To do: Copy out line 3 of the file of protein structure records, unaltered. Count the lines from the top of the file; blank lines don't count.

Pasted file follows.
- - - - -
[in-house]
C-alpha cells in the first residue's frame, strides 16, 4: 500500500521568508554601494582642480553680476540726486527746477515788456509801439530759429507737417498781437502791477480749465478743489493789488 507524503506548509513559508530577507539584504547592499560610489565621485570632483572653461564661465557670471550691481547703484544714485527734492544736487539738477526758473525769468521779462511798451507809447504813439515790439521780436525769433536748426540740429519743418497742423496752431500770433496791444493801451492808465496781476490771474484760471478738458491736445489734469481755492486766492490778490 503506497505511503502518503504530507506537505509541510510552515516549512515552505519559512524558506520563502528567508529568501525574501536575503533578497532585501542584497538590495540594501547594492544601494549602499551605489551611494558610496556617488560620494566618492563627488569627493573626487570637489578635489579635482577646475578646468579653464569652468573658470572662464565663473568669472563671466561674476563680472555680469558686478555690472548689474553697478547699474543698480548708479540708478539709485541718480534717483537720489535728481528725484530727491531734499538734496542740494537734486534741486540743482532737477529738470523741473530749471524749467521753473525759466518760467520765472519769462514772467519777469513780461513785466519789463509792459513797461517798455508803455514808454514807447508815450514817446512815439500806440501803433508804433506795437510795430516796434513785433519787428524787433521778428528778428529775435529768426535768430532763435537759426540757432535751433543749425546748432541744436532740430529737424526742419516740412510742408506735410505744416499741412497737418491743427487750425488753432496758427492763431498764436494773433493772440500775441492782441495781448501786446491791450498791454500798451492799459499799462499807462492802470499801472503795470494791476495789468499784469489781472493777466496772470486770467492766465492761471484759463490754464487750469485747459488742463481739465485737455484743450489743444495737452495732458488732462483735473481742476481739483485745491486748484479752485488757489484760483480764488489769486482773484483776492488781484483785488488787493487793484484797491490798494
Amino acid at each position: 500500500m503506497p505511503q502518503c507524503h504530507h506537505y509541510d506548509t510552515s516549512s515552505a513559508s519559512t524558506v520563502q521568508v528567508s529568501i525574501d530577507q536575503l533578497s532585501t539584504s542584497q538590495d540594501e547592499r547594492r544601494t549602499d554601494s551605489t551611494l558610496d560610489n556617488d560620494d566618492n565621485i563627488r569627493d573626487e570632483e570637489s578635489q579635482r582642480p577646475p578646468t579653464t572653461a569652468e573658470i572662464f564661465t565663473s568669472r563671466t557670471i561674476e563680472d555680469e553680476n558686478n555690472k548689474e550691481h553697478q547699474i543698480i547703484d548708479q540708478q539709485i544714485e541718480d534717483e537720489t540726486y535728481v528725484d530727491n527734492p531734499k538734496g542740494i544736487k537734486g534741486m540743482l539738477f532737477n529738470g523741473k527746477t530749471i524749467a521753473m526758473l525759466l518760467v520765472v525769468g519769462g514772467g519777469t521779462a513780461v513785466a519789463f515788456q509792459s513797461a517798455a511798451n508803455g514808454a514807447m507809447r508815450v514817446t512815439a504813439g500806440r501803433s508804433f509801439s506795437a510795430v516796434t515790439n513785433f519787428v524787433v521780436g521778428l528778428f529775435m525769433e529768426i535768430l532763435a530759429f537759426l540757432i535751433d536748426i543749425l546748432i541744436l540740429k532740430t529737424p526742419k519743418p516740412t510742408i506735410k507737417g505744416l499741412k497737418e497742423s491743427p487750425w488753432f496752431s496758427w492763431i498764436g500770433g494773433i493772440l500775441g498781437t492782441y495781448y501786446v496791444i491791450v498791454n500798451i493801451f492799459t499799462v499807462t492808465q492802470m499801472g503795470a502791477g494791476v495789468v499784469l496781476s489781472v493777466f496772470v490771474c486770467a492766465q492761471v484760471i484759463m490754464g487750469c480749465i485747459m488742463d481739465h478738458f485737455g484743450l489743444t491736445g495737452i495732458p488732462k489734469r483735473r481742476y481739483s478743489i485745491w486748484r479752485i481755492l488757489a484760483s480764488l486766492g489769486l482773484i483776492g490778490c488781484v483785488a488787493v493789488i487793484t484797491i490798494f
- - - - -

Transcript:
Amino acid at each position: 500500500m503506497p505511503q502518503c507524503h504530507h506537505y509541510d506548509t510552515s516549512s515552505a513559508s519559512t524558506v520563502q521568508v528567508s529568501i525574501d530577507q536575503l533578497s532585501t539584504s542584497q538590495d540594501e547592499r547594492r544601494t549602499d554601494s551605489t551611494l558610496d560610489n556617488d560620494d566618492n565621485i563627488r569627493d573626487e570632483e570637489s578635489q579635482r582642480p577646475p578646468t579653464t572653461a569652468e573658470i572662464f564661465t565663473s568669472r563671466t557670471i561674476e563680472d555680469e553680476n558686478n555690472k548689474e550691481h553697478q547699474i543698480i547703484d548708479q540708478q539709485i544714485e541718480d534717483e537720489t540726486y535728481v528725484d530727491n527734492p531734499k538734496g542740494i544736487k537734486g534741486m540743482l539738477f532737477n529738470g523741473k527746477t530749471i524749467a521753473m526758473l525759466l518760467v520765472v525769468g519769462g514772467g519777469t521779462a513780461v513785466a519789463f515788456q509792459s513797461a517798455a511798451n508803455g514808454a514807447m507809447r508815450v514817446t512815439a504813439g500806440r501803433s508804433f509801439s506795437a510795430v516796434t515790439n513785433f519787428v524787433v521780436g521778428l528778428f529775435m525769433e529768426i535768430l532763435a530759429f537759426l540757432i535751433d536748426i543749425l546748432i541744436l540740429k532740430t529737424p526742419k519743418p516740412t510742408i506735410k507737417g505744416l499741412k497737418e497742423s491743427p487750425w488753432f496752431s496758427w492763431i498764436g500770433g494773433i493772440l500775441g498781437t492782441y495781448y501786446v496791444i491791450v498791454n500798451i493801451f492799459t499799462v499807462t492808465q492802470m499801472g503795470a502791477g494791476v495789468v499784469l496781476s489781472v493777466f496772470v490771474c486770467a492766465q492761471v484760471i484759463m490754464g487750469c480749465i485747459m488742463d481739465h478738458f485737455g484743450l489743444t491736445g495737452i495732458p488732462k489734469r483735473r481742476y481739483s478743489i485745491w486748484r479752485i481755492l488757489a484760483s480764488l486766492g489769486l482773484i483776492g490778490c488781484v483785488a488787493v493789488i487793484t484797491i490798494f